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Published in Print: August 4, 1999, as Appeals Court Tosses Out Ruling in Ala. Religious-Expression Case

Appeals Court Tosses Out Ruling in Ala. Religious-Expression Case

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A federal appeals court ruling that a school district cannot be required to police religious expression by students is the latest volley in a long-running legal battle in DeKalb County, Ala.

A three-judge panel of the U.S. Court of Appeals for the 11th Circuit unanimously threw out a federal district court injunction that barred the school district from permitting any prayers by students at graduation ceremonies, athletic events, assemblies, or over intercom systems.

The Atlanta-based appellate court ruled that U.S. District Judge Ira DeMent of Montgomery, Ala., went too far in the injunction stemming from a lawsuit that challenged numerous religious practices at the 7,000-student DeKalb County district in northeast Alabama.

"Genuinely student-initiated religious speech must be permitted," the appeals court said.

The ruling came in a lawsuit filed in 1996 against the county schools by Michael Chandler, who was a high school vice principal in the district at the time but has since retired. Mr. Chandler charged that district officials had for years encouraged or tolerated numerous religious practices that violated the U.S. Constitution's prohibition against government establishment of religion, such as clergy-led prayers at graduation and football games.

The lawsuit also challenged a 1993 state law intended to guarantee so-called voluntary student prayer at "compulsory and noncompulsory" school events.

Judge DeMent struck down the state prayer law in 1997, and the state did not appeal that portion of the judge's ruling.

The judge found there was a history of unconstitutional religious expression in the DeKalb County schools, and he issued a lengthy injunction barring school personnel from promoting prayers and from permitting students to lead prayers at school events. He even appointed a monitor to oversee implementation of the court order.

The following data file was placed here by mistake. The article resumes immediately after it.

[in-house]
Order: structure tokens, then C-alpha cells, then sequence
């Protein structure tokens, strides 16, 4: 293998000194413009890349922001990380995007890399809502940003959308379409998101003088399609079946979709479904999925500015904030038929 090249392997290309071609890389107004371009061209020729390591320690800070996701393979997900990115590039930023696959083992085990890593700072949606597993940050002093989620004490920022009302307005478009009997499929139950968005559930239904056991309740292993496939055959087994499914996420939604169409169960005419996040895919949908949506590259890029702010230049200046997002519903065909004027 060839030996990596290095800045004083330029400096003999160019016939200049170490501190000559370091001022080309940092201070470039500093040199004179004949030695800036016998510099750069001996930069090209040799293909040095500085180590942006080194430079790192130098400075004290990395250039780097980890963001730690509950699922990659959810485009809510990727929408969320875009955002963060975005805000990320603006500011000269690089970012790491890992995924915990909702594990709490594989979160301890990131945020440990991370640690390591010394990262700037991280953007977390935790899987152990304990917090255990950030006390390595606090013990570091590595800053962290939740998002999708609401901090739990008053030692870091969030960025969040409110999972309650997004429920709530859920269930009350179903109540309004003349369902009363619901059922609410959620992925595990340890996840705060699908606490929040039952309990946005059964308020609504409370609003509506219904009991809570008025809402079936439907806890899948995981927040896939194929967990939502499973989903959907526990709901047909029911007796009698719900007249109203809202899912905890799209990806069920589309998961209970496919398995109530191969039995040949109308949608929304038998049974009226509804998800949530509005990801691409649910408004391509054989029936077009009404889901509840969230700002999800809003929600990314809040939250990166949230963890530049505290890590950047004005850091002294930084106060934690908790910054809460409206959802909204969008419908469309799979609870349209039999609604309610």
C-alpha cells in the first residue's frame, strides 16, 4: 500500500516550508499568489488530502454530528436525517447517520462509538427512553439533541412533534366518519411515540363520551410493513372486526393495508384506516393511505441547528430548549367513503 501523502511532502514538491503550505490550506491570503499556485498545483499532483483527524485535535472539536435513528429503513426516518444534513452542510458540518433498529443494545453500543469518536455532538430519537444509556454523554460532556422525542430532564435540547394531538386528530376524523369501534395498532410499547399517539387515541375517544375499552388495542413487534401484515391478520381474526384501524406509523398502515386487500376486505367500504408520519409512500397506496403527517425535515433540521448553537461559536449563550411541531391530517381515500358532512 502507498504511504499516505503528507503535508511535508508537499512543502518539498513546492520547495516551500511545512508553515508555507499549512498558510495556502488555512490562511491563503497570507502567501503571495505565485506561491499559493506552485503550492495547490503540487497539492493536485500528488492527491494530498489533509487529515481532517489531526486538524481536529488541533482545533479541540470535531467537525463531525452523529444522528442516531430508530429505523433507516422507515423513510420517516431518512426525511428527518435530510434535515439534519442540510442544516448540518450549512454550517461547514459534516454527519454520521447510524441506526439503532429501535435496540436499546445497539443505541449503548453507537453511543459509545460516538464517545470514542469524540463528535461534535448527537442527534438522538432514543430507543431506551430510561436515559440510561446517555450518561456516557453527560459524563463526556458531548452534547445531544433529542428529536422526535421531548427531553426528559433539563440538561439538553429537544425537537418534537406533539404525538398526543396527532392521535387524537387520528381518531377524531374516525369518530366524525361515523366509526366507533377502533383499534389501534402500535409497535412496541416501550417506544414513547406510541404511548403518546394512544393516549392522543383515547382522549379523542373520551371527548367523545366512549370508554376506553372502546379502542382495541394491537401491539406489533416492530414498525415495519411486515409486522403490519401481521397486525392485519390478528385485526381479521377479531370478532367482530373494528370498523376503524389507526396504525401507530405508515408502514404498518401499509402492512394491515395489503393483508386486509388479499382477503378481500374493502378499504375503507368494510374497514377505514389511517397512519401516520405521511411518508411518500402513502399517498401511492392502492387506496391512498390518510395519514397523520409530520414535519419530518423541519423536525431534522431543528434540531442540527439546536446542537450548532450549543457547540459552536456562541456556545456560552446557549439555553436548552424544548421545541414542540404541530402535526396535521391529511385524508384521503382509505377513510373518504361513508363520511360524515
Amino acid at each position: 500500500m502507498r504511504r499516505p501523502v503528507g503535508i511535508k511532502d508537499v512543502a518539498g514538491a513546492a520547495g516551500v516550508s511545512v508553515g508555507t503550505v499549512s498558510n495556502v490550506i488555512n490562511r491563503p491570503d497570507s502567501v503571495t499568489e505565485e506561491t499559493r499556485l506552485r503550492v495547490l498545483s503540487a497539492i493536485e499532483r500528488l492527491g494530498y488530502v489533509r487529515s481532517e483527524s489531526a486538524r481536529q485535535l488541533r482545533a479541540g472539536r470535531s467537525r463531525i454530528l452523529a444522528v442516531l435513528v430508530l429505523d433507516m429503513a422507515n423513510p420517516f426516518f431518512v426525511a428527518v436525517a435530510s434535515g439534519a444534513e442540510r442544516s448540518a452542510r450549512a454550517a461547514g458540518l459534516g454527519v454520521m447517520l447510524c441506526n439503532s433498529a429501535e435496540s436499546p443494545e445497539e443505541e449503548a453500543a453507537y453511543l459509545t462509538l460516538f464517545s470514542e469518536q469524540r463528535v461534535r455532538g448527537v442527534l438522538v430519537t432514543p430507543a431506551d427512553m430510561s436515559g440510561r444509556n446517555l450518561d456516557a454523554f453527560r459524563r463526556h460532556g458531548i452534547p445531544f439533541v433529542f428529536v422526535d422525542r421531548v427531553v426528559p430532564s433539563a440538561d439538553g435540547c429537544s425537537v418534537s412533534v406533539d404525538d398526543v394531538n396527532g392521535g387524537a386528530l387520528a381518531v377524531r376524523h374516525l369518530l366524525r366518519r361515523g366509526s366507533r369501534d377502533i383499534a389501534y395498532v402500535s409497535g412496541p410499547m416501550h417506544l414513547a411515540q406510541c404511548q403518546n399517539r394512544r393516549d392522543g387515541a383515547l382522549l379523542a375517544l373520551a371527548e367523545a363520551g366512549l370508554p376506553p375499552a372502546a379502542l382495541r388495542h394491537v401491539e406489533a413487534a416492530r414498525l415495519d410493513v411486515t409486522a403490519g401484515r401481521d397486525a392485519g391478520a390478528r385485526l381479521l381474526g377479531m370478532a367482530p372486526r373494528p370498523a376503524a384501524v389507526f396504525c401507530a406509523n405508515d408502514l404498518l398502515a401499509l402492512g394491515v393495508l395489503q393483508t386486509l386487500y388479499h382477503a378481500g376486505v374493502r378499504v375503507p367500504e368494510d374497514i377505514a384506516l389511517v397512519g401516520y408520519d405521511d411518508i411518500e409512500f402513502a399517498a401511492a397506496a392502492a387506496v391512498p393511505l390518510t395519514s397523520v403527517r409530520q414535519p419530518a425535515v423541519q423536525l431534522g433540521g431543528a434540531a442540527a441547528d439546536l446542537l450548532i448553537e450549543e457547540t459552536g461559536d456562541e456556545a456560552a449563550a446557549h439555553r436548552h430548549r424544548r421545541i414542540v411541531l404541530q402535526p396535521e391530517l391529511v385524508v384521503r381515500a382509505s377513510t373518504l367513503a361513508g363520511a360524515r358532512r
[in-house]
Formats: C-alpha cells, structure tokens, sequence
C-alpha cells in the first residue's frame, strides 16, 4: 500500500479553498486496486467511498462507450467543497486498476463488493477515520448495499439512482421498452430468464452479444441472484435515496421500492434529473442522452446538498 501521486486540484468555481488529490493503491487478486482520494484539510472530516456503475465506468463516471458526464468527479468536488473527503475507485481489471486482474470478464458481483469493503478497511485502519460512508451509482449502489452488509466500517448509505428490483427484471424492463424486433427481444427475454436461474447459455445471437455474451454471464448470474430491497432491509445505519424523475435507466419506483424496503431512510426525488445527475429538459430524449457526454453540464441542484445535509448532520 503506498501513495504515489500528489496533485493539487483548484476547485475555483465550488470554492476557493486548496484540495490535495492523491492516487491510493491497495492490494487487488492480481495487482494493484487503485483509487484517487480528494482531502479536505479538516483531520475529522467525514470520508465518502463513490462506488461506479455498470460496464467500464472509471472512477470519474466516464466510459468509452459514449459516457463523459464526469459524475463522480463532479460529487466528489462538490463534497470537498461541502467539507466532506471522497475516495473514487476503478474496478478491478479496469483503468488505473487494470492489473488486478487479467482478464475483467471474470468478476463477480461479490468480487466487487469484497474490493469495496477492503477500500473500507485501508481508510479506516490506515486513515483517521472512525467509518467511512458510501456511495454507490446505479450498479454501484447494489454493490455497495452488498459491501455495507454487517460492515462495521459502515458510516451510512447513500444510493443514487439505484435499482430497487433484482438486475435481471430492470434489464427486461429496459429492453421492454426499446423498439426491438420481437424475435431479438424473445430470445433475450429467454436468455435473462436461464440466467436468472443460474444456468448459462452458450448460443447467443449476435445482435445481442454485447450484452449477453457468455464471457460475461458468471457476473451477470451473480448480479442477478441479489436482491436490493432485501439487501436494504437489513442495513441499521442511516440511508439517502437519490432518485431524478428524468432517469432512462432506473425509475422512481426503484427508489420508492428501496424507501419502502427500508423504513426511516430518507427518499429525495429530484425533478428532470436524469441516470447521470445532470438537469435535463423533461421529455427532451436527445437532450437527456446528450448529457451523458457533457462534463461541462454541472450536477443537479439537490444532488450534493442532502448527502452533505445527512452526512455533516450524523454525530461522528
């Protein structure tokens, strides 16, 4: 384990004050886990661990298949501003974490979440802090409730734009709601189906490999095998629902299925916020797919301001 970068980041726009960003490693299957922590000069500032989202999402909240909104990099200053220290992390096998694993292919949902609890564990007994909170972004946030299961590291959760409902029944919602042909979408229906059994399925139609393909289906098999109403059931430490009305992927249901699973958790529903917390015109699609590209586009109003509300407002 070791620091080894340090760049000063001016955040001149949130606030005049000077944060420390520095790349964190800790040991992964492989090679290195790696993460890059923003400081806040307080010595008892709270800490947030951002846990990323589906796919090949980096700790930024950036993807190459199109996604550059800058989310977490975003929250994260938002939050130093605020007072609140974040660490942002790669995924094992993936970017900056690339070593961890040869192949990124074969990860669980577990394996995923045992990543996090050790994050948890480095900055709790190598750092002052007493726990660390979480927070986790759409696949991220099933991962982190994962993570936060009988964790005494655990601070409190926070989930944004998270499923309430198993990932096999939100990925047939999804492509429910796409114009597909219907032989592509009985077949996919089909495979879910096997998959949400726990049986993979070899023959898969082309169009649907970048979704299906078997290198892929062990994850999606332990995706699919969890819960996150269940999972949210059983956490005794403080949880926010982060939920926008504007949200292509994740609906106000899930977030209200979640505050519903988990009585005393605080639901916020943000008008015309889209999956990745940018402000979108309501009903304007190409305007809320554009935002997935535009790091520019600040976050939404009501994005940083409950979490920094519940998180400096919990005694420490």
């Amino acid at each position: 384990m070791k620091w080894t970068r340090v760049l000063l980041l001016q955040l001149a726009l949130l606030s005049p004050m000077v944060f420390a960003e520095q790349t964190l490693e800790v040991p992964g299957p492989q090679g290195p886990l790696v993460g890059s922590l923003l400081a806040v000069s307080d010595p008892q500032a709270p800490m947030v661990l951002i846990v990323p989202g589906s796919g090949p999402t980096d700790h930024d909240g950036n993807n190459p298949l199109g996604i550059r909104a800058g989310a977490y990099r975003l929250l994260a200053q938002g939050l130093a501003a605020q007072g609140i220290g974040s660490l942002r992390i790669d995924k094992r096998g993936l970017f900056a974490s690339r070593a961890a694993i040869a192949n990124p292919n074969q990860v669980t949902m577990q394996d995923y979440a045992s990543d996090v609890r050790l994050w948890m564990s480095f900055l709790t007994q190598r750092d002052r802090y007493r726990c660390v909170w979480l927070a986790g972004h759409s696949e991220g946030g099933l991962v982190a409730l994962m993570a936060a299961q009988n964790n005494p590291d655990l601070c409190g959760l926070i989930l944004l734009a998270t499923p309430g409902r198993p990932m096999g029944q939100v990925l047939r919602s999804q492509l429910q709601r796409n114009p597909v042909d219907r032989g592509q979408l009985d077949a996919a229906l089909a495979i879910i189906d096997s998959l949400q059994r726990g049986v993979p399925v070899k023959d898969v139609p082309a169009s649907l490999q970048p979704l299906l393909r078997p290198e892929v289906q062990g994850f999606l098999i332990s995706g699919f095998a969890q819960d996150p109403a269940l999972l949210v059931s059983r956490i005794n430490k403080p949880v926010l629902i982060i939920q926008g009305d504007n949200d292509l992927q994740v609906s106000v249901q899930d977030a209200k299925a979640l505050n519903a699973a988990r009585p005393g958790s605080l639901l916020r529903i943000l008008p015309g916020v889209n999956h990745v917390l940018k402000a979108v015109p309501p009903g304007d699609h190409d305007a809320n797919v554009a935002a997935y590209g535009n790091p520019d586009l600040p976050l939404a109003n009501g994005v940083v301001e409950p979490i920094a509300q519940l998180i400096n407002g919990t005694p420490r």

Then-Gov. Fob James Jr. was at the forefront of often-angry opposition to the judge's orders in the case. Last year, Mr. James, a Republican who was defeated for re-election in November, unsuccessfully petitioned the U.S. Supreme Court for a ruling that Judge DeMent was acting outside his legal authority.

Exceeding Limits

The 11th Circuit appeals panel, in its July 13 ruling, held that the record showed school officials exceeded constitutional limits in encouraging student religious activity.

"For this reason, the appointment of a monitor by the district court was not an abuse of discretion," the panel said.

But Judge DeMent went too far by making the district ensure that students did not engage in religious expression on their own.

"The Constitution does not require a complete separation of church and state such that religious expression may not be tolerated in our public institutions," the appellate panel said.

Students in a school audience who do not agree with a student speaker's religious expression are free "not to listen and to express their disagreement by not participating in any way," it said.

"Accommodation of religious beliefs we do not share is ... a part of everyday life in this country," said the panel, which sent the case back to Judge DeMent.

Advocates of student prayer hailed the appeals court's decision.

"Judge DeMent's ruling was overzealous," said Stuart J. Roth, a Mobile, Ala., lawyer with the American Center for Law and Justice, which helped defend the state and school district.

"His permanent injunction could not coexist with the First Amendment," Mr. Roth said last week. "The 11th Circuit restored the free-speech rights of DeKalb County students, even if their speech includes religious expression."

Pamela L. Sumners, an American Civil Liberties Union lawyer who represents Mr. Chandler, said she was considering an appeal.

"This decision means students can pray over the intercom, pray at assemblies, and pray at graduation and pep rallies--anywhere there is a captive audience," she said. "I think that is deeply erroneous."

Vol. 18, Issue 43, Page 10

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